The first tip-off that this wasn’t really a simple case of innocently-undisclosed financial ties was the reaction of the authors themselves to having gotten caught. In their letter to the editor, printed in the July 12th edition of JAMA, they flatly denied the fact that their financial associations with pharmaceutical companies constituted a conflict of interest. They denied that these associations should have been disclosed. In fact, they boldly and succinctly stated that “we do not view those associations as relevant to this study.” Why not? One articulated “reason”: this study was federally (and not pharmaceutically) funded! And Dr. Cohen was noted by the WSJ as saying that his industry relationships have no influence on his research work or public comments on the issue.

Oh, my! Even my 7-year-old niece knows that, if someone gives her a substantial sum of money –- or, in her case, a new American Girl Doll -- it’s to her great benefit to be very nice to that person!

But, lest I am being harsh (maybe it isn’t “such a big deal”?), let’s take a look at exactly how closely connected these doctors actually are to the pharmaceutical cash cow. The same page of JAMA on which their letter of explanation appears –- it is definitely NOT a letter of apology! -- lists their financial ties; these ties are considerable. Concerning the lead author of the study, Dr. Lee Cohen:

"Dr. Cohen reports having received grant support from AstraZeneca Pharmaceuticals, Berlex Laboratories, Eli Lilly, Forest, GlaxoSmithKline, Janssen Pharmaceuticals, Sepracor, and Wyeth-Ayerst; consulting for Eli Lilly, GlaxoSmithKline, Janssen, Ortho-McNeil Pharmaceuticals, Novartis Pharmaceuticals, and Wyeth-Ayerst; and serving on the speakers bureau of AstraZeneca, Berlex, Eli Lilly, Forest, GlaxoSmithKline, Janssen, Pfizer, and Wyeth-Ayerst."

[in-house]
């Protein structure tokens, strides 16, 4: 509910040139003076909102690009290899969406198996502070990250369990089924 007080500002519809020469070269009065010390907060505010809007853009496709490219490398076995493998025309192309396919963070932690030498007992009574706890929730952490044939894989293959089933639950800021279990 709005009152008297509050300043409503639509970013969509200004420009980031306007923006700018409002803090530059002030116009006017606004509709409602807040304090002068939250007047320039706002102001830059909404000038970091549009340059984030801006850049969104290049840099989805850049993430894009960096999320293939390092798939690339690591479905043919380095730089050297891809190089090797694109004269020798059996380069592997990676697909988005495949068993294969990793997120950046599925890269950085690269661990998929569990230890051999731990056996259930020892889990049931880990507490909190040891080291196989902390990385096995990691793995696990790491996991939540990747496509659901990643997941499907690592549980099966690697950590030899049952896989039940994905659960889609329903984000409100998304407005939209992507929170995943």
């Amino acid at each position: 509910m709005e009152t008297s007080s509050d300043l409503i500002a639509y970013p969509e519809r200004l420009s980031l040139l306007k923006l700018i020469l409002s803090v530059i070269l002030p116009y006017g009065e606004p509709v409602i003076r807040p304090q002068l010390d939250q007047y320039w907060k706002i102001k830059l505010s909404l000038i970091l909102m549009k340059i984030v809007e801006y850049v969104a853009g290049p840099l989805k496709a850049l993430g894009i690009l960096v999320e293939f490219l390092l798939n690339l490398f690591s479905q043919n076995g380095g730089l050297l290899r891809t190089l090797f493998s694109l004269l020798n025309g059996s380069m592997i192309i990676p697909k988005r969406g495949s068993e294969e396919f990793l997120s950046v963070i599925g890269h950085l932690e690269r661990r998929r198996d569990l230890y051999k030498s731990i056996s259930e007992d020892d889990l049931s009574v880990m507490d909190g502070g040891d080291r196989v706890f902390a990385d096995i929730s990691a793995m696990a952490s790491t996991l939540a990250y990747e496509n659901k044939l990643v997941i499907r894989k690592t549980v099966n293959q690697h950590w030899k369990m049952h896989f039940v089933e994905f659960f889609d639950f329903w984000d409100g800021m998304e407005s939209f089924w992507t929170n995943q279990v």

Dr. Cohen –- a Harvard Medical School professor, by the way -- gives new meaning to the term “busy doctor”!

Was this “the end of the story”? Not quite. On July 18th, the Associated Press revealed: "Just days after announcing a crackdown on researchers who do not disclose drug company ties, the editor of a prestigious medical journal says she was misled again, this time by the authors of a study linking severe migraines to heart attacks in women.

"All six study authors have done consulting work or received research funding from makers of treatments for migraines or heart-related problems. Their research appears in Wednesday's Journal of the American Medical Association, a week after the crackdown was announced."

Again -- and this time, we should not be surprised -- “the authors said they did not report their financial ties because they did not believe they were relevant to the study.” It is amazing to me that just one week after the last disastrous JAMA-study revelations, yet another lead author/physician is quoted as saying that such financial ties were “irrelevant.”

Make that three times in the last six months that JAMA was taken in by researchers!

When will they ever learn? Or perhaps more to the point: Will they ever learn at all?

In Part 2 of this article, I will take a public relations professional’s in-depth look at this controversial story by giving readers an entirely different, and hopefully-eye-opening, perspective on this, and other similar medical financial-conflict stories.

Please stay tuned.

Part 2: The JAMA Controversy: How JAMA Publicized Its Two Controversial Articles/Studies; Part 3: A Very Important Postscript